The work I did at Flickr was the most satisfying of my professional life. I was there principally as a designer, but spent a good amount of time in the code, too. Here’s a quick look at three of my larger projects.

Photo page redesign — 2009

The 2009 redesign of Flickr’s photo page remains my most complicated work project, and also my favorite. I got to take on a sprawling redesign of the most important page on our site, and ensure it had consistent vision and quality throughout.

Figure 1 shows the photo page as it looked before I started.

Screenshot of the old version of Flickr’s homepage
Figure 1. The original photo page

Figure 2 shows the finished redesign. With the exception of the main site navigation every single part of the page was rethought, redesigned, and rebuilt.

Screenshot of the redesigned version of Flickr’s homepage
Figure 2. The redesigned photo page

I also redesigned all 51 popups that could be triggered from the photo page (such as photo rotation, ordering prints, adding to a map), and many of the pages that directly related to the photo (such as the photo’s EXIF page, or the galleries it appeared in).

A flowchart of all the popups that could be launched from the photo page
Figure 3. Keeping track of the popups to be redesigned

Eleven years later I still remember how much fun this problem was to work on. We had a highly capable team, a product with personality and a strong viewpoint, and a community that kept us honest and engaged. Just a dream.

Mobile site redesign — 2009

In early 2009 I redesigned Flickr’s mobile web site. The first iPhone had been released 18 months before and had quickly changed the public’s idea of how modern mobile sites should look and function. Flickr’s WAP-style site, already a few years old, had been looking more outdated by the day.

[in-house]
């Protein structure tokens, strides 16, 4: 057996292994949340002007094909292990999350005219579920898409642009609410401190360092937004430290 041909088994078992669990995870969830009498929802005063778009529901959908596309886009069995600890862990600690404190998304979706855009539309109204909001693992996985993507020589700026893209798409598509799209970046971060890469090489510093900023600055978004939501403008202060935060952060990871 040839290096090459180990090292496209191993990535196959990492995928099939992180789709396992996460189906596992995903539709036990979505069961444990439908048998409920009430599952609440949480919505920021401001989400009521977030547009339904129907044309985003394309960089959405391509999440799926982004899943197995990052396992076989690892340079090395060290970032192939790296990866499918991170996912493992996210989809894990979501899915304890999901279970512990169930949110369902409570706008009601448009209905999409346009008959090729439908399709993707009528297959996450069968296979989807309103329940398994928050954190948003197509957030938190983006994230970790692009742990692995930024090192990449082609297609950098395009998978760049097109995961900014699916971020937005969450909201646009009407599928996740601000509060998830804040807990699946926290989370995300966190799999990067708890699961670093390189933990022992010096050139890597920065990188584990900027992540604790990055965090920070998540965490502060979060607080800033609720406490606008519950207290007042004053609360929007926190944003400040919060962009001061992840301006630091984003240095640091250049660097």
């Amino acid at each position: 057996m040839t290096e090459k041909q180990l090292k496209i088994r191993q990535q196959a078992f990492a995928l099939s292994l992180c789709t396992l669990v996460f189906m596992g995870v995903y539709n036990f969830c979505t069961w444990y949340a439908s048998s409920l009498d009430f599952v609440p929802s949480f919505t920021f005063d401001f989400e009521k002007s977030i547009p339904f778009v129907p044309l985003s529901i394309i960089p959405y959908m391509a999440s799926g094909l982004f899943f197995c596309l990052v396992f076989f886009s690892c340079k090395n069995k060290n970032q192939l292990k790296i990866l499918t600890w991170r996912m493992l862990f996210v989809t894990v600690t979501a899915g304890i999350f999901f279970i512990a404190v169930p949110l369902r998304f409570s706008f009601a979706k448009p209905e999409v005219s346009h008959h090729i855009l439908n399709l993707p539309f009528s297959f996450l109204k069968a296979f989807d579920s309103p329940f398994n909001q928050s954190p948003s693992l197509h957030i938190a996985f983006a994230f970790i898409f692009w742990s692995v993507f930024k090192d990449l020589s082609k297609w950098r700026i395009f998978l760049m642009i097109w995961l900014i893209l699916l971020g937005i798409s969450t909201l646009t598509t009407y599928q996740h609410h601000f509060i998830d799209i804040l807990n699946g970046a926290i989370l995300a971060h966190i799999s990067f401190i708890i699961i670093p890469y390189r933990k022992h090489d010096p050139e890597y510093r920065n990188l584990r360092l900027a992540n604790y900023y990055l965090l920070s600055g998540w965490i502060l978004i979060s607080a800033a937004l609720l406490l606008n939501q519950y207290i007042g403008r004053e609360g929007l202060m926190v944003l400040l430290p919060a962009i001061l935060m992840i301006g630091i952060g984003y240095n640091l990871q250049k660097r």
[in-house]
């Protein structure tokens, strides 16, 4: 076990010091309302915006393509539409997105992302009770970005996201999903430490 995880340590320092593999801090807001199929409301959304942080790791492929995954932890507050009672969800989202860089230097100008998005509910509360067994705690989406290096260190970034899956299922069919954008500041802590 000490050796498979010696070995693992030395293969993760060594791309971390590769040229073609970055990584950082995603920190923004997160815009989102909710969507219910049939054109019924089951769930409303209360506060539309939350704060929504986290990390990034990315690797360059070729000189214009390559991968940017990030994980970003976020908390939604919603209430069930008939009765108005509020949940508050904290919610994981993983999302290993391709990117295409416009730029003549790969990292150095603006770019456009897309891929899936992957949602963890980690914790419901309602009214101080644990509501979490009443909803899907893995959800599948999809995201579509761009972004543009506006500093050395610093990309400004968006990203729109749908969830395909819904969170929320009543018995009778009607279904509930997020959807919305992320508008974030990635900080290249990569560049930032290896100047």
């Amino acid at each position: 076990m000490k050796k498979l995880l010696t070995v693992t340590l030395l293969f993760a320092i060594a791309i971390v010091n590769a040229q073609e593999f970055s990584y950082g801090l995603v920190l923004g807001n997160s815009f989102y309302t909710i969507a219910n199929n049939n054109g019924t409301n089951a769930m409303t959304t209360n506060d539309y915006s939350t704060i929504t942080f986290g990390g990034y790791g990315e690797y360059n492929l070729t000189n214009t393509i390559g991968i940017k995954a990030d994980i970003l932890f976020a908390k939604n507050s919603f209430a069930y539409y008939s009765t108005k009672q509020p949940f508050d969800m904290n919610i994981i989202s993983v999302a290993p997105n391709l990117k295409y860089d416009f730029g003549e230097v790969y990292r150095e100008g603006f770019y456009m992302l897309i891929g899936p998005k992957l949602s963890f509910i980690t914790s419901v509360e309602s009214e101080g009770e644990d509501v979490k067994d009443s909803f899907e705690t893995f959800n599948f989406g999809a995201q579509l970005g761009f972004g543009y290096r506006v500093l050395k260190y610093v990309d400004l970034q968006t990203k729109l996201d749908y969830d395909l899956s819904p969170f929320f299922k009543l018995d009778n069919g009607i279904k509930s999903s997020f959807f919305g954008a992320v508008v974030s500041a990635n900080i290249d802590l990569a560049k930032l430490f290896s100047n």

The site we built to replace it had a limited feature set but provided a useful, fast, Flickr-like experience that looked at home on the iPhone.

Comparison of the old mobile site and the redesigned one
Figure 4. Flickr’s mobile site before and after the redesign

Throughout the build we periodically boiled everything down to as few styles, colors, and components as possible. That not only helped keep the site easy to use and understand, but also made it easy to maintain. Figure 5 shows me tagging common font styles/colors so they could be unified in the code.

Many screenshots of the mobile site with annotations on them
Figure 5. Documenting mismatched styles and colors

The final design rolled out over several small launches and was a great success. For many years it provided a better mobile experience than any of the native iOS Flickr apps, and wasn’t replaced until 2017.

Maybe the best iPhone-optimized web site I’ve seen anywhere.John Gruber, Daring Fireball.

Flickr video — 2008

For the first four years of its life Flickr was strictly a photo sharing site, but in April 2008 we began accepting video uploads too.

In preparation for the change I’d updated the site’s UI and copy so the two media types would happily coexist, and designed a player which fit quietly into the site’s thumbnails and was usable at any size (Figures 6 and 7).

Screenshot of Flickr site showing both video and photo thumbnails
Figure 6. Videos and photo coexisting

When the project was first announced some of our users were fearful that the site would become polluted with junk videos, but our implementation and the general tone of the site prevented that.

Screenshot of a video playing on Flickr
Figure 7. A video page on Flickr

flickr video cleverly extends the value proposition of flickr and does so in an highly appropriate yet pleasantly lighthearted fashion.Lane Becker.